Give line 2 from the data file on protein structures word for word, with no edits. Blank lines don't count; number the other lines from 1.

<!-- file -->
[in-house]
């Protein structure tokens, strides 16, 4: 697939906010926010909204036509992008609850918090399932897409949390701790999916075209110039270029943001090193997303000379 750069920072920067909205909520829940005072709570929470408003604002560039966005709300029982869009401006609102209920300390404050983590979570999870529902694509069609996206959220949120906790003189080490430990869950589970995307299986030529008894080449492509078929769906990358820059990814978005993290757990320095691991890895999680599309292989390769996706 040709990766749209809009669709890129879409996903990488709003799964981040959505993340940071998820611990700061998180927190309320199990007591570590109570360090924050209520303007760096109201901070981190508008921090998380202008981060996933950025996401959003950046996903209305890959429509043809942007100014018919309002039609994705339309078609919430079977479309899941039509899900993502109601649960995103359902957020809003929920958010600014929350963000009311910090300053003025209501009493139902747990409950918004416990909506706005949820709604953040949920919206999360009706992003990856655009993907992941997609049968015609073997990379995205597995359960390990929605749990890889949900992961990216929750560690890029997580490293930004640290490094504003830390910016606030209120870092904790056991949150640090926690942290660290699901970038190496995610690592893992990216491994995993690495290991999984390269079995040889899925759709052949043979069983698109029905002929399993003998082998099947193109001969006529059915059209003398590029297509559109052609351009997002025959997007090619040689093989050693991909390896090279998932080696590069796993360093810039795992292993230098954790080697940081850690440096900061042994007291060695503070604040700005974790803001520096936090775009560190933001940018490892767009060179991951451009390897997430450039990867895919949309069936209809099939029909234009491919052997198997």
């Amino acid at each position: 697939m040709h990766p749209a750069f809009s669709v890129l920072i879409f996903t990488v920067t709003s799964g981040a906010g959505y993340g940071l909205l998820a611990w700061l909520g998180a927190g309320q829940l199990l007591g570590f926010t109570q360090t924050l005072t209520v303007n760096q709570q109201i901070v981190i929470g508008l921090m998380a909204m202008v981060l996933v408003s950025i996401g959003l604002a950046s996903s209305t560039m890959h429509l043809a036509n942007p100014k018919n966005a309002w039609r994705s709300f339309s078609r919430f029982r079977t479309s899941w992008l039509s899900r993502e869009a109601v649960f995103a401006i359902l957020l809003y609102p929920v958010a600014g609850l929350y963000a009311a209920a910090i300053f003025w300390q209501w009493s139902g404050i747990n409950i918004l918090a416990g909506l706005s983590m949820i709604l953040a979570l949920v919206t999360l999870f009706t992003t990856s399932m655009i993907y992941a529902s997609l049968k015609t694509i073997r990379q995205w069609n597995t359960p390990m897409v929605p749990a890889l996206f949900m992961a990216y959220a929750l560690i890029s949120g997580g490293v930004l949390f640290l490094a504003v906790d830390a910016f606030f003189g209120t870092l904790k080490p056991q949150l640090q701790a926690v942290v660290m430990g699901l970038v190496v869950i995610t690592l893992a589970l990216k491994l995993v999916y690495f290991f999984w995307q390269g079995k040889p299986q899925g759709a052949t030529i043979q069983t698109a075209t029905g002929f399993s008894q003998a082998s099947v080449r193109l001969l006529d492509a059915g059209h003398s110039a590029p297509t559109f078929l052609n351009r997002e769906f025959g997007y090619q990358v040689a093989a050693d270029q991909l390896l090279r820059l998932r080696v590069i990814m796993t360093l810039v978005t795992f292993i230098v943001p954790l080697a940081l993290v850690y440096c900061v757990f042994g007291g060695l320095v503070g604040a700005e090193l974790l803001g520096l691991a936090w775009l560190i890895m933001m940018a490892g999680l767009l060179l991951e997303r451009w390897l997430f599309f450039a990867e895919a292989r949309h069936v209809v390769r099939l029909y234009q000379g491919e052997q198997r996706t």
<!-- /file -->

């Protein structure tokens, strides 16, 4: 697939906010926010909204036509992008609850918090399932897409949390701790999916075209110039270029943001090193997303000379 750069920072920067909205909520829940005072709570929470408003604002560039966005709300029982869009401006609102209920300390404050983590979570999870529902694509069609996206959220949120906790003189080490430990869950589970995307299986030529008894080449492509078929769906990358820059990814978005993290757990320095691991890895999680599309292989390769996706 040709990766749209809009669709890129879409996903990488709003799964981040959505993340940071998820611990700061998180927190309320199990007591570590109570360090924050209520303007760096109201901070981190508008921090998380202008981060996933950025996401959003950046996903209305890959429509043809942007100014018919309002039609994705339309078609919430079977479309899941039509899900993502109601649960995103359902957020809003929920958010600014929350963000009311910090300053003025209501009493139902747990409950918004416990909506706005949820709604953040949920919206999360009706992003990856655009993907992941997609049968015609073997990379995205597995359960390990929605749990890889949900992961990216929750560690890029997580490293930004640290490094504003830390910016606030209120870092904790056991949150640090926690942290660290699901970038190496995610690592893992990216491994995993690495290991999984390269079995040889899925759709052949043979069983698109029905002929399993003998082998099947193109001969006529059915059209003398590029297509559109052609351009997002025959997007090619040689093989050693991909390896090279998932080696590069796993360093810039795992292993230098954790080697940081850690440096900061042994007291060695503070604040700005974790803001520096936090775009560190933001940018490892767009060179991951451009390897997430450039990867895919949309069936209809099939029909234009491919052997198997």